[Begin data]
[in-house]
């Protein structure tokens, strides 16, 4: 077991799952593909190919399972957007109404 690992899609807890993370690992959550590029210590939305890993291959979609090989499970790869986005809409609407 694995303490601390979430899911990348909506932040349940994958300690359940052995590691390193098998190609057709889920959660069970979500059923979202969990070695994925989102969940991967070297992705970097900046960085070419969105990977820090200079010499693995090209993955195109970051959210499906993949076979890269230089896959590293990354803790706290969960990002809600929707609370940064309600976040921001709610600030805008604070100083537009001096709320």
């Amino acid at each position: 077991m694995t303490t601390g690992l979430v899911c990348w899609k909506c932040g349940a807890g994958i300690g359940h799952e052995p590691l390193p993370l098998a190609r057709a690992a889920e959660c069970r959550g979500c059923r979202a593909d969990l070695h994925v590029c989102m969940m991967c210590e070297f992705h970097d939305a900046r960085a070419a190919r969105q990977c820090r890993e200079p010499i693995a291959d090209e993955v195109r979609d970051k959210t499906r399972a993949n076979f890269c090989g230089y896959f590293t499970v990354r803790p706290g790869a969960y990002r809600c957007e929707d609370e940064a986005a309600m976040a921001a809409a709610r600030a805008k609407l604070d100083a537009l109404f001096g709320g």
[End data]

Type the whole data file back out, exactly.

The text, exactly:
[in-house]
């Protein structure tokens, strides 16, 4: 077991799952593909190919399972957007109404 690992899609807890993370690992959550590029210590939305890993291959979609090989499970790869986005809409609407 694995303490601390979430899911990348909506932040349940994958300690359940052995590691390193098998190609057709889920959660069970979500059923979202969990070695994925989102969940991967070297992705970097900046960085070419969105990977820090200079010499693995090209993955195109970051959210499906993949076979890269230089896959590293990354803790706290969960990002809600929707609370940064309600976040921001709610600030805008604070100083537009001096709320």
């Amino acid at each position: 077991m694995t303490t601390g690992l979430v899911c990348w899609k909506c932040g349940a807890g994958i300690g359940h799952e052995p590691l390193p993370l098998a190609r057709a690992a889920e959660c069970r959550g979500c059923r979202a593909d969990l070695h994925v590029c989102m969940m991967c210590e070297f992705h970097d939305a900046r960085a070419a190919r969105q990977c820090r890993e200079p010499i693995a291959d090209e993955v195109r979609d970051k959210t499906r399972a993949n076979f890269c090989g230089y896959f590293t499970v990354r803790p706290g790869a969960y990002r809600c957007e929707d609370e940064a986005a309600m976040a921001a809409a709610r600030a805008k609407l604070d100083a537009l109404f001096g709320g």